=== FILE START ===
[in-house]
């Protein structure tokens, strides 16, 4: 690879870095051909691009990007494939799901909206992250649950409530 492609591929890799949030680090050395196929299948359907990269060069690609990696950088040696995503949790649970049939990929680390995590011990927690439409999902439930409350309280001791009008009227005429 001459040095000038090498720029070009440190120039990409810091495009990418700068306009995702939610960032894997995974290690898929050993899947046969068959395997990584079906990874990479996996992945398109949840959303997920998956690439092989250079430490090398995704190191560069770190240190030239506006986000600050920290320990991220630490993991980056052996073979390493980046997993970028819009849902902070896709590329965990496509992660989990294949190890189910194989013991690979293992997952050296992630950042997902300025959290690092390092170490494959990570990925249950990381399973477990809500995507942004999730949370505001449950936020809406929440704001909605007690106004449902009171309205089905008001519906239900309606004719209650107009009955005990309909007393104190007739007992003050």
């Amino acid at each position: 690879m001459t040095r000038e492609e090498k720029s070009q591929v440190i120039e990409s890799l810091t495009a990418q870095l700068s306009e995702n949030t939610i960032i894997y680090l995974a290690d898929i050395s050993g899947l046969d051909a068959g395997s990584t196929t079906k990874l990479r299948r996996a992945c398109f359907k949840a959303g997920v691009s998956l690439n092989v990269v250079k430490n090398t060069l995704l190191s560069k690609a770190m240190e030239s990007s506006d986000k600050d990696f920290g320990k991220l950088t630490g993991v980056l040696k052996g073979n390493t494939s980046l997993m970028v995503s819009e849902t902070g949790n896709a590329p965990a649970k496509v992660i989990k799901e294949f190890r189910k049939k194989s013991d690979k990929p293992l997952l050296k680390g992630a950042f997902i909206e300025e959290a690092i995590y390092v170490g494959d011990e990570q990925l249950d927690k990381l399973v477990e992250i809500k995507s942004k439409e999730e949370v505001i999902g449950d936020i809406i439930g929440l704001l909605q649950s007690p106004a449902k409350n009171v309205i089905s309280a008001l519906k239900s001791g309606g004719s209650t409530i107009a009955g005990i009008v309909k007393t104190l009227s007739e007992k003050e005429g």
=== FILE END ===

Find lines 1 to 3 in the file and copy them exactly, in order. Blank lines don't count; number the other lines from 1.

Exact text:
[in-house]
């Protein structure tokens, strides 16, 4: 690879870095051909691009990007494939799901909206992250649950409530 492609591929890799949030680090050395196929299948359907990269060069690609990696950088040696995503949790649970049939990929680390995590011990927690439409999902439930409350309280001791009008009227005429 001459040095000038090498720029070009440190120039990409810091495009990418700068306009995702939610960032894997995974290690898929050993899947046969068959395997990584079906990874990479996996992945398109949840959303997920998956690439092989250079430490090398995704190191560069770190240190030239506006986000600050920290320990991220630490993991980056052996073979390493980046997993970028819009849902902070896709590329965990496509992660989990294949190890189910194989013991690979293992997952050296992630950042997902300025959290690092390092170490494959990570990925249950990381399973477990809500995507942004999730949370505001449950936020809406929440704001909605007690106004449902009171309205089905008001519906239900309606004719209650107009009955005990309909007393104190007739007992003050």
């Amino acid at each position: 690879m001459t040095r000038e492609e090498k720029s070009q591929v440190i120039e990409s890799l810091t495009a990418q870095l700068s306009e995702n949030t939610i960032i894997y680090l995974a290690d898929i050395s050993g899947l046969d051909a068959g395997s990584t196929t079906k990874l990479r299948r996996a992945c398109f359907k949840a959303g997920v691009s998956l690439n092989v990269v250079k430490n090398t060069l995704l190191s560069k690609a770190m240190e030239s990007s506006d986000k600050d990696f920290g320990k991220l950088t630490g993991v980056l040696k052996g073979n390493t494939s980046l997993m970028v995503s819009e849902t902070g949790n896709a590329p965990a649970k496509v992660i989990k799901e294949f190890r189910k049939k194989s013991d690979k990929p293992l997952l050296k680390g992630a950042f997902i909206e300025e959290a690092i995590y390092v170490g494959d011990e990570q990925l249950d927690k990381l399973v477990e992250i809500k995507s942004k439409e999730e949370v505001i999902g449950d936020i809406i439930g929440l704001l909605q649950s007690p106004a449902k409350n009171v309205i089905s309280a008001l519906k239900s001791g309606g004719s209650t409530i107009a009955g005990i009008v309909k007393t104190l009227s007739e007992k003050e005429g």